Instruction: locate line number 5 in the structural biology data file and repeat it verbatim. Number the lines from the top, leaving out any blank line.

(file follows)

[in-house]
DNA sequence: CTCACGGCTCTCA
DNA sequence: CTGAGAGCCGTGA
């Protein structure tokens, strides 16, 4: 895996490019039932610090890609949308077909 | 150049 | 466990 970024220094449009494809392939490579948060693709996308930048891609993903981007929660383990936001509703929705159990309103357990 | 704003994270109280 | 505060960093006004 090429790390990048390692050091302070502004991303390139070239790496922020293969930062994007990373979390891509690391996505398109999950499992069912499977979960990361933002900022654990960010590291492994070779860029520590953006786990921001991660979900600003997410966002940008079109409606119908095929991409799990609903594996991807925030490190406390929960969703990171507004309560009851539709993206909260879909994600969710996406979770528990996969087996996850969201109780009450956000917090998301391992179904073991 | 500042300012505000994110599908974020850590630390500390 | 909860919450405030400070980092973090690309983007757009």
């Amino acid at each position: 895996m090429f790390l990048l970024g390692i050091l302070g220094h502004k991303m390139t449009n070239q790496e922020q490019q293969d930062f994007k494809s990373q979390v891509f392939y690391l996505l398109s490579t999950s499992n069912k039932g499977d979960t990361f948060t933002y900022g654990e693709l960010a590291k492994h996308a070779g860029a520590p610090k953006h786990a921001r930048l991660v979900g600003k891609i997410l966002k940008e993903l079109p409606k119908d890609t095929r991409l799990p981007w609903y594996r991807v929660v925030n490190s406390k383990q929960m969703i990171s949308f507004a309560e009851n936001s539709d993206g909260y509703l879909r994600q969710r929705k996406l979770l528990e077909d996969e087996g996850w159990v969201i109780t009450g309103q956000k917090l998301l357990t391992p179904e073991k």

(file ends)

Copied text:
């Amino acid at each position: 895996m090429f790390l990048l970024g390692i050091l302070g220094h502004k991303m390139t449009n070239q790496e922020q490019q293969d930062f994007k494809s990373q979390v891509f392939y690391l996505l398109s490579t999950s499992n069912k039932g499977d979960t990361f948060t933002y900022g654990e693709l960010a590291k492994h996308a070779g860029a520590p610090k953006h786990a921001r930048l991660v979900g600003k891609i997410l966002k940008e993903l079109p409606k119908d890609t095929r991409l799990p981007w609903y594996r991807v929660v925030n490190s406390k383990q929960m969703i990171s949308f507004a309560e009851n936001s539709d993206g909260y509703l879909r994600q969710r929705k996406l979770l528990e077909d996969e087996g996850w159990v969201i109780t009450g309103q956000k917090l998301l357990t391992p179904e073991k």